"Denial is a common phenomenon for people sinking deeper into the muck of debt. Thinking that things are not that bad, or that they will surely get better very soon, is a common affliction for people in a financial crisis, and it makes matters worse. Everyone thinks that they are different, that meltdown can't and won't happen to them."
I just can't imagine someone not realizing how bad the situation is when they have to borrow from one form of debt to pay the minimum payment on another form of debt. Why didn't it hit them when they couldn't pay more than the minimum? Why didn't it hit them when they had to use the credit card to purchase basic groceries or put gas in the car? Why didn't it hit them when their credit card was declined when they tried to purchase something else they didn't need? I just don't get it, but apparently denial is very common. I can see how it makes the situation worse.
Money is such a secret among people in America that they won't even discuss how much something costs, much less how much someone makes, or how much private school tuition is, or how much debt someone has. It isn't even OK to ask if someone took out a car loan to purchase the vehicle or paid cash. Why will no one talk about money? On page 77 Boss states that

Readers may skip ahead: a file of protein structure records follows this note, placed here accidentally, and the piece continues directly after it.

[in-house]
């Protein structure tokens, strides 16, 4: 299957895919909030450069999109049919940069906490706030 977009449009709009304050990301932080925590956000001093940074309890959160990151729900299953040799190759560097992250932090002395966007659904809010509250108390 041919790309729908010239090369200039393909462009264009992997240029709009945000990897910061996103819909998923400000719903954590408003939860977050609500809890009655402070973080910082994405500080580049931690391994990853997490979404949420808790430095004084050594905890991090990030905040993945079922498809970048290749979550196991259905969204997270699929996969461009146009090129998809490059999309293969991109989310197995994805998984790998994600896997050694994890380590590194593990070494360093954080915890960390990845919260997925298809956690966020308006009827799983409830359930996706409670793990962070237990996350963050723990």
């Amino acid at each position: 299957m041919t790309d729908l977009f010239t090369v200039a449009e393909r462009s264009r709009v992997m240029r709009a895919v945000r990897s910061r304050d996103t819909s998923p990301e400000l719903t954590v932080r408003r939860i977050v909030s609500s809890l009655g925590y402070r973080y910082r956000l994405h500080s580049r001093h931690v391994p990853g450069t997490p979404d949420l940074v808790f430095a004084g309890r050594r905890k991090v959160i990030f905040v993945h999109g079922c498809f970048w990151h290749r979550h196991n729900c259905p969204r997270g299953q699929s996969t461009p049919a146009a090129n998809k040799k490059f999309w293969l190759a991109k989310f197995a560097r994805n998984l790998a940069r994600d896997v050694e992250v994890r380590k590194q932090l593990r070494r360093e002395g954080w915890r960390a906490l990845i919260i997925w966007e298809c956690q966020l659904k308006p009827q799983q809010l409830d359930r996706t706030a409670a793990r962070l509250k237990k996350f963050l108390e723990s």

"The usual network we rely on to get us through personal crises is dismantled in the case of financial failure. Just when we need to turn to friends and family, when we need to make honest disclosures and hear reassurances, instead we draw up inside our shells."
By not talking about money, it makes the problem worse. In a time of crises we truly feel alone. The truth is no one is alone when it comes to money problems and the sooner people realize that the better off everyone will be. If people could just start opening up about money, it would help everyone. Taking the secrets away would hopefully help people realize that everyone's situation is different. The people you are trying to keep up with have a totally different set of circumstances, therefore you shouldn't try to keep up with them and you shouldn't feel bad if you can't.
It was easy to get wrapped up in the stories about real individuals. It is satisfying to get a glimpse of other people's financial lives. I think it is natural for people to be curious. If so, why is it always so secret? I found the conclusion of the book very helpful and filled with good ideas for changing our mindset. On page 166 and 167 Boss states
"We preoccupy ourselves with other people's situations even though they should be irrelevant to us. We construct imaginary worlds of bliss and then pine to belong to them (or sometimes go into debt trying to belong to them). We convince ourselves that contentment is just around the corner, where some other people seem to be already, and we could join them if we could just get a little further along ourselves."
The truth is we need to be content with what we have. We need to tell ourselves that what others have and what others are doing does not matter in our lives. We need to remind ourselves, sometimes frequently, that "Things are not as they seem." p169. She is right about that. People keep things so secret, that truly nothing finance wise is as it seems. We need to stop being green with envy and stop trying to keep up with the Joneses.